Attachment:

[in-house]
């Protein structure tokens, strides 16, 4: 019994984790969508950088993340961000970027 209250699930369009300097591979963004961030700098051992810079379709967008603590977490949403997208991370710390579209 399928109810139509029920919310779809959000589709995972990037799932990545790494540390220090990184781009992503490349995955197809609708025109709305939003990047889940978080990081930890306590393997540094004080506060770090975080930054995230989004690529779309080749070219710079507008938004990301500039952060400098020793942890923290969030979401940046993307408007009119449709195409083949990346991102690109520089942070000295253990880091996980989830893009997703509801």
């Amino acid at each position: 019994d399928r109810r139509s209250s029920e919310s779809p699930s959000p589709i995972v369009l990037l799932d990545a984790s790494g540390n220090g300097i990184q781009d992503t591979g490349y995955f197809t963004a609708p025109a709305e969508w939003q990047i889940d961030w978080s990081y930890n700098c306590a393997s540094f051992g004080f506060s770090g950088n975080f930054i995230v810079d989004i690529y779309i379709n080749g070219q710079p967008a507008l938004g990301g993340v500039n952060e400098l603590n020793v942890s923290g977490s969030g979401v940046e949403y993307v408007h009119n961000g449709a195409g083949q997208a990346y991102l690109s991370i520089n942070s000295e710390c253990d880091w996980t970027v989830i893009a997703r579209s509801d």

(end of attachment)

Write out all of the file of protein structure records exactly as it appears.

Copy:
[in-house]
């Protein structure tokens, strides 16, 4: 019994984790969508950088993340961000970027 209250699930369009300097591979963004961030700098051992810079379709967008603590977490949403997208991370710390579209 399928109810139509029920919310779809959000589709995972990037799932990545790494540390220090990184781009992503490349995955197809609708025109709305939003990047889940978080990081930890306590393997540094004080506060770090975080930054995230989004690529779309080749070219710079507008938004990301500039952060400098020793942890923290969030979401940046993307408007009119449709195409083949990346991102690109520089942070000295253990880091996980989830893009997703509801």
């Amino acid at each position: 019994d399928r109810r139509s209250s029920e919310s779809p699930s959000p589709i995972v369009l990037l799932d990545a984790s790494g540390n220090g300097i990184q781009d992503t591979g490349y995955f197809t963004a609708p025109a709305e969508w939003q990047i889940d961030w978080s990081y930890n700098c306590a393997s540094f051992g004080f506060s770090g950088n975080f930054i995230v810079d989004i690529y779309i379709n080749g070219q710079p967008a507008l938004g990301g993340v500039n952060e400098l603590n020793v942890s923290g977490s969030g979401v940046e949403y993307v408007h009119n961000g449709a195409g083949q997208a990346y991102l690109s991370i520089n942070s000295e710390c253990d880091w996980t970027v989830i893009a997703r579209s509801d």